Background: Based on their essential role in concerting immunological and inflammatory responses we hypothesized that the homeostatic chemokines CCL19 and CCL21 may play a pathogenic role in rickettsiae infection. Methods: Serum levels of CCL19 and CCL21 in patients with R. africae and R. conorii infection were analyzed by enzyme immunoassays. Lungs from R. conorii infected mice were examined for CCL19, CCL21 and CCR7 expression by immunohistochemistry. Results: We found that patients with R. africae infection (n = 15) and in particular those with R. conorii infection (n = 16) had elevated serum levels of CCL19 on admission, with a decline during follow-up. While a similar pattern was seen for CCL21 in R. africae infection, patients with R. conorii infection showed persistently increased CCL21 levels during follow-up. In experimental R. conorii infection, we found strong immunostaining of CCL19 and CCL21 in the lungs, particularly in individuals that had received lethal doses. Immunofluorescence showed co-localization of CCR7 to endothelial cells, macrophages and fibroblasts within the lung tissue of R. conorii infected mice.Conclusions: Our findings suggest that the CCL19/CCL21/CCR7 axis is up-regulated during R. africae and in particular during R. conorii infection, which may potentially contribute to the pathogenesis of these disorders. © 2014 Astrup et al.; licensee BioMed Central Ltd.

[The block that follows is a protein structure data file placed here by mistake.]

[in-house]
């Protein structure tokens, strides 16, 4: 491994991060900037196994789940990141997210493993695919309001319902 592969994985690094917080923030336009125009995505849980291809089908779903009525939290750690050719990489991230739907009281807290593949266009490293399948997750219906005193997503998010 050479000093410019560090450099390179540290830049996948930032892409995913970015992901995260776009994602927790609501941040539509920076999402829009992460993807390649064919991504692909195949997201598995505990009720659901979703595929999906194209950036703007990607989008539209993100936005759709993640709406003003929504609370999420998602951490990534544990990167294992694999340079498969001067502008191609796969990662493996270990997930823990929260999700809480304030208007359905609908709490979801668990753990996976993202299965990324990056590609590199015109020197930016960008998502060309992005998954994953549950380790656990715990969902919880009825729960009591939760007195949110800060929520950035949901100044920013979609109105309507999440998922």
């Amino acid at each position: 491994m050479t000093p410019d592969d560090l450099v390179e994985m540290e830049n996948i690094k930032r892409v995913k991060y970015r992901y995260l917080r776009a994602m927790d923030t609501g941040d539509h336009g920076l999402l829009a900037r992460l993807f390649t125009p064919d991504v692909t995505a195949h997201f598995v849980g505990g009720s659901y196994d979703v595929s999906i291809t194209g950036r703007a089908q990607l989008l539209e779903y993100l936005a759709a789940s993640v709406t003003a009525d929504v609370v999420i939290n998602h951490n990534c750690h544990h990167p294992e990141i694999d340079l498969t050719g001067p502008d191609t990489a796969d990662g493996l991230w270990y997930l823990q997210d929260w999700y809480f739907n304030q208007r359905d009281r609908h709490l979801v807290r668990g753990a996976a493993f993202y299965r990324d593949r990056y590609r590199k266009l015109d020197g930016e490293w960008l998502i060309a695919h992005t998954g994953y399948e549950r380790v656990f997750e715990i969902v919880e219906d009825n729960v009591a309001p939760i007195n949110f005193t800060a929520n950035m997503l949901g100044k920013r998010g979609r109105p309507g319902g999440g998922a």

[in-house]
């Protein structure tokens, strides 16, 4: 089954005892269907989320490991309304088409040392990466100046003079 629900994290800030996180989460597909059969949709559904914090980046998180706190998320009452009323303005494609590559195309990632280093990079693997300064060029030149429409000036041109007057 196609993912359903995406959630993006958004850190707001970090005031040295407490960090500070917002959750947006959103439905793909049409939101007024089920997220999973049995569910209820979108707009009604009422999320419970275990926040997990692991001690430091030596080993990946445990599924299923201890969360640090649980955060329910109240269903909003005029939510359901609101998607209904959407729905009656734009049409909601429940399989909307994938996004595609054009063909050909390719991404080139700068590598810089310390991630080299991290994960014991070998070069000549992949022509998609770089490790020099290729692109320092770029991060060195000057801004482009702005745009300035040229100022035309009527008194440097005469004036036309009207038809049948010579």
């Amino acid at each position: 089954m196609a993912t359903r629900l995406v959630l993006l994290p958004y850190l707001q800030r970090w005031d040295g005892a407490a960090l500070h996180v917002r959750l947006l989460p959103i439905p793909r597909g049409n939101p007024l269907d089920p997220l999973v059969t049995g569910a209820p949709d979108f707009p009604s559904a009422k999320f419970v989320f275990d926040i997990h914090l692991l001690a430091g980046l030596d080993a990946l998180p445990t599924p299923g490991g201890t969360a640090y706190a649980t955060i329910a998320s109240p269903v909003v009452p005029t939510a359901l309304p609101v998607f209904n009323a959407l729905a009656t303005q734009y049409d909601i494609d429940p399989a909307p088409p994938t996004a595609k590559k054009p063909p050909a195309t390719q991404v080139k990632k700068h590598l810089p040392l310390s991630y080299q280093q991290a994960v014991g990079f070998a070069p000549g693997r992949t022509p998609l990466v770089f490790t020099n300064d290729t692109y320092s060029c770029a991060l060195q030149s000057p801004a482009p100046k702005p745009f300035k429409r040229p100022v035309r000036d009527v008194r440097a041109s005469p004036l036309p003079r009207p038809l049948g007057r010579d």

PubMed | Research Institute of Internal Medicine and Rush University
Type: Journal Article | Journal: Haemophilia : the official journal of the World Federation of Hemophilia | Year: 2015
Inhibitor development in haemophilia patients is challenging especially when undergoing surgical procedures. The development of an inhibitor precludes using factor VIII (FVIII) therapy thereby requiring a bypassing agent (BPA) for surgical bleeding prophylaxis if the FVIII inhibitor titre >5BU. Concomitant use of anti-inhibitor coagulant complex (AICC) and tranexamic acid has been reported in the literature as a beneficial treatment for this population. Anti-inhibitor coagulant complex is known to cause an increase in thrombin generation and tranexamic acid inhibits fibrinolysis. Hence, the combined used of AICC and tranexamic acid has been limited due to safety concerns over possibilities of increased risk of thrombotic events and disseminated intravascular coagulation. However, the rationale for concomitant therapy is to obtain a potential synergistic effect and to increase clot stability. We conducted a literature review of past studies and individual case reports of concomitant use of AICC and tranexamic acid, which was extensively used during dental procedures. Evidence also exists for concomitant use of the combined therapy in orthopaedic procedures, control of gastrointestinal bleeding, epistaxis and cerebral haemorrhages. Some patients who received the combined therapy had failed monotherapy with a single BPA prior to combined therapy. There were no reports of thrombotic complications related to the concomitant therapy and haemostasis was achieved in all cases. Anti-inhibitor coagulant complex and tranexamic acid therapy was found to be safe, well-tolerated and effective therapy in haemophilia patients with inhibitors. Additional randomized controlled studies should be performed to confirm these findings.